If Nintendo had opted to make the Nintendo 3DS a one-screened, they could have made the system half the size. They could have made the top screen (the important one) bigger and maybe had improved the performance of the device with the extra space. There are many possibilities to how Nintendo, being the creative bunch they are, could have improved their device had they had the extra real estate, and yet they added the extra screen, one that doesn’t even get used… at all.

The touch part of the bottom screen is obviously a plus; it makes for some interesting games and features. But why not just make the top screen touch as well (like the NGP). That would solve that simple problem.

Not to say that there isn’t a reason to have a bottom screen. Obviously, there wouldn’t be any backwards compatibility if they rid the console of the bottom screen. And of course there are many games (on the original DS) that DO take advantage of the bottom screen. However, do the pros outweigh the cons? Would getting rid of the screen make the console much better, or much worse? I guess we’ll never know, but I have a hunch; from what I’ve seen so far, the bottom screen is not getting used enough for it to validate its existence, so why not just get rid of it?

UPDATED after spending more time with the console: 3/28/11 (Updated sections are marked with a red ***)

***Fighting a broken bike, freezing rain and a dark city, at 11:30pm on Saturday the 26th, I rode myself down to my local Walmart to pick myself up Nintendo’s newest console, the 3DS. I’ve had my eye on the console for quite a while now, and after hearing of the games coming soon for the little device, I knew I had to have it. And boy, am I glad I do have it.

WHAT I LIKED:

The. 3D. Works: No, seriously. This is not a gimmick. The Nintendo 3DS shows 3D nearly on par with a giant IMAX theater (if an IMAX theater only had a 2 inch screen). The main menu alone is proof enough that the 3D really does work; browsing through the apps that come pre-installed, you can see little Miis and pictures that seem to magically float in and out of space itself without the help of a giant pair of two hundred dollar glasses. When you get in game, it takes a little bit of adjusting to find exactly what works best for you (I had problems focusing when the 3D slider was all the way up), but once you do, it’s just magical. The depth is pretty cool, however, it’s when things get up in your face when minds really start to blow. Flying a plane in Pilot Wings and having the jet stream slap you in your face is just an experience unlike any other. This is real 3D without glasses. Believe it. *** I’ve also, now, had the chance to try out Street Fighter IV 3D on the 3DS. The 3D is hands down better than anything in Pilot Wings. Even on full 3D, my eyes never hurt and it was a perfect combination of background images, foreground images and everything in between. If you have to get a game with your 3DS, GET STREET FIGHTER.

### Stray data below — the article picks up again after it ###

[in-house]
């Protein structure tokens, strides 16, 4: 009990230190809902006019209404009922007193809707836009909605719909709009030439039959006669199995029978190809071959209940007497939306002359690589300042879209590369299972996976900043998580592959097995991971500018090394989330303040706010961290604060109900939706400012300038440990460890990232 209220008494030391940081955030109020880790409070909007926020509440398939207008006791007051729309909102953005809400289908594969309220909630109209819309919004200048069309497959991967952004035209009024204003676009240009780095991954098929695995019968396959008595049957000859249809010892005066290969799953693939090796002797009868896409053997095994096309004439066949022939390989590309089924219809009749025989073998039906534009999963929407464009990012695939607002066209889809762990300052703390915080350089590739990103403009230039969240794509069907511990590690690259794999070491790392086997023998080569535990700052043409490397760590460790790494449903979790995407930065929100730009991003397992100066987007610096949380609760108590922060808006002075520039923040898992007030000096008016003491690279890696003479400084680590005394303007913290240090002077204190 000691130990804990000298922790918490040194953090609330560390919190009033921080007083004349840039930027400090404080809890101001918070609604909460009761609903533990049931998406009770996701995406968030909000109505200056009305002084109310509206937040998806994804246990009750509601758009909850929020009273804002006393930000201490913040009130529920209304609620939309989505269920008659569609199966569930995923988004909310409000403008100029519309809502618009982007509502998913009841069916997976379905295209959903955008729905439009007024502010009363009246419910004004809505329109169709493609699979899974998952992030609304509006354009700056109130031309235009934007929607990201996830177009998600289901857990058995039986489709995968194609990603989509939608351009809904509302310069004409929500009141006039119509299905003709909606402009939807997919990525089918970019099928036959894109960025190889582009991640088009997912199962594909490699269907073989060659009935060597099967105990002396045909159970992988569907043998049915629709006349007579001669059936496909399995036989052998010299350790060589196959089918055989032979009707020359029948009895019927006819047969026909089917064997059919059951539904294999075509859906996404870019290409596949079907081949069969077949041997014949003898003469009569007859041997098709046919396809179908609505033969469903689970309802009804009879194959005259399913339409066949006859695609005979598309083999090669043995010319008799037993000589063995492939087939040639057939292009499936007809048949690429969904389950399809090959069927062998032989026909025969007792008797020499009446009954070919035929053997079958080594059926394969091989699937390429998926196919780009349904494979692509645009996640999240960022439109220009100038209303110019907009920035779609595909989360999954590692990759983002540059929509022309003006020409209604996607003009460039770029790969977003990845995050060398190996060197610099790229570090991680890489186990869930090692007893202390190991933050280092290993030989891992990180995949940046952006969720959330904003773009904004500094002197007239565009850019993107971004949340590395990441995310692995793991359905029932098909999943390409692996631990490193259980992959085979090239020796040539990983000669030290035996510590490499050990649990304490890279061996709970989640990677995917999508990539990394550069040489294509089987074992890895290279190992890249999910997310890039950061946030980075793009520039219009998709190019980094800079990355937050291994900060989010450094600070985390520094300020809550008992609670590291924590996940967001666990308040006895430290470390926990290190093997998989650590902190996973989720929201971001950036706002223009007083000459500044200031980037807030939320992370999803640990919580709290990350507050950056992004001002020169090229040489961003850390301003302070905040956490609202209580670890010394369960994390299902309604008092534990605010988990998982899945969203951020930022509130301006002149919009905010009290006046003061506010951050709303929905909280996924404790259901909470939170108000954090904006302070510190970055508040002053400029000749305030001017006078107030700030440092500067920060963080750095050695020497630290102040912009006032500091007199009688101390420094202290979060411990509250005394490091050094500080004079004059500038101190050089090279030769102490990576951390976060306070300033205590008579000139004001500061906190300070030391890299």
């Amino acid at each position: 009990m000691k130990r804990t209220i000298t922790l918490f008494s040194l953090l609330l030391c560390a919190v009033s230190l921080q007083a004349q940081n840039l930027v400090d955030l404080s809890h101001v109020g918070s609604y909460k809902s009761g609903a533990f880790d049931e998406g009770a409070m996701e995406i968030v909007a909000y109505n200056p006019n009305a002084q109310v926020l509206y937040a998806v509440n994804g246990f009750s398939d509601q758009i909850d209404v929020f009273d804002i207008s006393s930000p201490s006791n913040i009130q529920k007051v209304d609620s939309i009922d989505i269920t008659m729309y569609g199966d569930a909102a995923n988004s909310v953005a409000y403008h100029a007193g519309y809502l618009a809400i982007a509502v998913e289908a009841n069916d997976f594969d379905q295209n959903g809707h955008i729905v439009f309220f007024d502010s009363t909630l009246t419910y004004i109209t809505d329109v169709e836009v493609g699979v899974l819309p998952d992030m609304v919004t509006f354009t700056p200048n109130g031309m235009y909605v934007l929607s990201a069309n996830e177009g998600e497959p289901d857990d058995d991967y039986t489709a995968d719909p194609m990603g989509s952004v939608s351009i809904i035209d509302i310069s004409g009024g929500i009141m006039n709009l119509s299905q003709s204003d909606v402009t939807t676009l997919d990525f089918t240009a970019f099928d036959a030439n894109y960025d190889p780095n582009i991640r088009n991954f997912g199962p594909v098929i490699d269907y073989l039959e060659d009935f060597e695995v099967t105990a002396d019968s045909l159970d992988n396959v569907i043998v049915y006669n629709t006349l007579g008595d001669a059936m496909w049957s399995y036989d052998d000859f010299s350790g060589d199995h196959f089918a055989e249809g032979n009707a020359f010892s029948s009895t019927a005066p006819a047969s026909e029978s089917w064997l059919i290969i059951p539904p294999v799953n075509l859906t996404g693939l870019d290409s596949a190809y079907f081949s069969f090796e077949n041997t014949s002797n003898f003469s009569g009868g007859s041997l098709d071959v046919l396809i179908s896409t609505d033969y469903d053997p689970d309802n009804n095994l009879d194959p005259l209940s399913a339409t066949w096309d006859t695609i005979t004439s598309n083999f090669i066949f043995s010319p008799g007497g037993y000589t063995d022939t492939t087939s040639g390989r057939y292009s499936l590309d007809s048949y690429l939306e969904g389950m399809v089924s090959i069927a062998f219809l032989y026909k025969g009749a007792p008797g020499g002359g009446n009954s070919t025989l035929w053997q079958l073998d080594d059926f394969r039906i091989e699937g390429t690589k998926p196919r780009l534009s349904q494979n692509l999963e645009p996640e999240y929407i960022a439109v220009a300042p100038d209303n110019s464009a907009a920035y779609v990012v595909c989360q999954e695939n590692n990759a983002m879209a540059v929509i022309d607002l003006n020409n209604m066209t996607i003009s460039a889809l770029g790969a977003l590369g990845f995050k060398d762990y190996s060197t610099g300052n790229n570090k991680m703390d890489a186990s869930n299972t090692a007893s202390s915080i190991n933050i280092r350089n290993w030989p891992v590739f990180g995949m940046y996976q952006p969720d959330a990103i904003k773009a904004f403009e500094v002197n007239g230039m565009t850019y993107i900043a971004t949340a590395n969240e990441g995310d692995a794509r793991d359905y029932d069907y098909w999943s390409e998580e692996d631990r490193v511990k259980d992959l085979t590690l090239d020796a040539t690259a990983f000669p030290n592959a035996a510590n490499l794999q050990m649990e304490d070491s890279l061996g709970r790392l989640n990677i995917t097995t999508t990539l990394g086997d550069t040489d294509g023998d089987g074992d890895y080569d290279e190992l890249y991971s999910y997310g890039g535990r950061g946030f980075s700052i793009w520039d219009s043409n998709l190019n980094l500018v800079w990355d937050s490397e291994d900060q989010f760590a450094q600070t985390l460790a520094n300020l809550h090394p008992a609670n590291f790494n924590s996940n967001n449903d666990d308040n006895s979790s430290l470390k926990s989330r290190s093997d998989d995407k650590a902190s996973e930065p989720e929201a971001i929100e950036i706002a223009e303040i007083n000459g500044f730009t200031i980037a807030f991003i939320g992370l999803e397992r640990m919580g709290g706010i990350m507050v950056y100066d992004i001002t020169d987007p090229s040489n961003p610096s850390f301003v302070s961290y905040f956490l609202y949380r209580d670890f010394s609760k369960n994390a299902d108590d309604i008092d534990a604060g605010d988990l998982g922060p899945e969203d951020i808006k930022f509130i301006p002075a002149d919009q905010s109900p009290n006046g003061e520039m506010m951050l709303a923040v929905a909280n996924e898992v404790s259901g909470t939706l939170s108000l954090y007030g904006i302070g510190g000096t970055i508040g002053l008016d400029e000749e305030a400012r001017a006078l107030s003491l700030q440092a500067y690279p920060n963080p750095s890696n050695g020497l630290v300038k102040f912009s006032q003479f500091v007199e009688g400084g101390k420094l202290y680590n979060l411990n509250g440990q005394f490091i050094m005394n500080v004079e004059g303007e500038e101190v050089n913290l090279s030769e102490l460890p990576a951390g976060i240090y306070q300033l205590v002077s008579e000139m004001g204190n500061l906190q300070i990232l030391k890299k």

The Look: When I pulled the 3DS out of its packaging, I was expecting a LOT more console. What I got was a very sleek, layered look that wasn’t too big or too small. The lights everywhere feel somewhat cool, even if a little unnecessary, and the addition of a dedicated Wi-Fi button is very welcome. The analog nub is worlds above what the PSP has; it actually feels like a controller worthy of a console game instead of a dumbed down handheld version. Over all, the 3DS looks and feels incredibly nice. (However, when you’re using the 3D, you notice EVERY SINGLE LITTLE PIECE OF DUST on the top screen).